Designed to meet the needs of serious kayak anglers as well as recreational paddlers, the VISICarbon Pro Light sports unprecedented performance with a light weight, low drag and a portable design with plenty of style. The main mast section is designed with carbon fiber tubing for high strength and ultra light weight. The ultra thin mast and redesigned flag combine to offer excellent performance with low wind drag. Scotty mount ready - mounts in either a flush mount rod holder or to any Scotty base. Meets or exceeds USCG requirements. 3AA batteries included power the 17 lumen LED.
|Height:||48 in / 121.9 cm|
|Weight:||14 oz / 396.89 g|
|Burn Time:||~100 hrs|
Great design. Easy to use, folds up nicely for storage, and gives you great visibility in the dusk and periods when you're out on the water.
Seemed like a great light. I used it twice, then turtled my kayak in a storm. I didn't hit anything, just a rouge wave turtled me. I righted the yak, climbed back in and surveyed my rig. All was fine...except the my visicarbon light shaft shattered. Like I said I didn't hit anything. Just the force of dumping the kayak in the open ocean and then righting it was enough pressure to break the pole. Probably should have been designed to withstand the occasional turtle event since most kayakers, at some point will probably get into some weather and roll their kayak.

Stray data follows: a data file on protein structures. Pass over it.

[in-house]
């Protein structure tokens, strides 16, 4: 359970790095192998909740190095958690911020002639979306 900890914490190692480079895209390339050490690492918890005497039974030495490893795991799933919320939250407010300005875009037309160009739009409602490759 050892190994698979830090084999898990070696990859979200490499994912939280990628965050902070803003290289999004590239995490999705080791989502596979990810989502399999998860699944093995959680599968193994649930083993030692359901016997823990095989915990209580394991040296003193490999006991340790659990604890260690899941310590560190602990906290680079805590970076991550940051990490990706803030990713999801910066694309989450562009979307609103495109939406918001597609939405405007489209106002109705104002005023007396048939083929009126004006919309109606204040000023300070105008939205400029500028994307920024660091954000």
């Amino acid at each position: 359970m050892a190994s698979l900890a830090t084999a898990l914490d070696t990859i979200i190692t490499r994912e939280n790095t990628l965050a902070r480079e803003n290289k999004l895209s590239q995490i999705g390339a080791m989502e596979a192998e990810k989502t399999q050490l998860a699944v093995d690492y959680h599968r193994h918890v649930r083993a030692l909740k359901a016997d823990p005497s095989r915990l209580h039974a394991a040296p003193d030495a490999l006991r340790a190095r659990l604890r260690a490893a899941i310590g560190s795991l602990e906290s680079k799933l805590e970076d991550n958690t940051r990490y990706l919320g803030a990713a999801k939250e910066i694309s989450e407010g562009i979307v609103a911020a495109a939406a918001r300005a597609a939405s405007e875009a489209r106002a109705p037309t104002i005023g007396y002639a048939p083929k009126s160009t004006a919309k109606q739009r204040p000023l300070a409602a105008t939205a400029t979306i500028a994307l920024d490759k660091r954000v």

Good product a little pricey
On the plus side of the ledger, it works well, and the battery life is outstanding. However, there are a couple of big negatives, IMHO. First, for what you actually get, the price is outrageous. I own a Hobie kayak and I'm used to paying top dollar. But even by that expensive standard, this thing is way, way, way expensive---about half of its current price would seem about right. Second, I might be able to justify the price if it was perfect, or nearly so. But, as others have pointed out, the pole is flimsy, and I think it virtually certain that it will break in a roll (as others have experienced). Also, the pole is too short for use in rolling seas, at least where I kayak (Monterey Bay). It seems to me that at least a 6' height is needed for reasonable visibility. So I plan to use a Scotty extender to get some additional height, at least on days of larger swells, and that adds to the overall cost. If I had it to do over, I'd make my own. There are some good waterproof LED lights available for the purpose.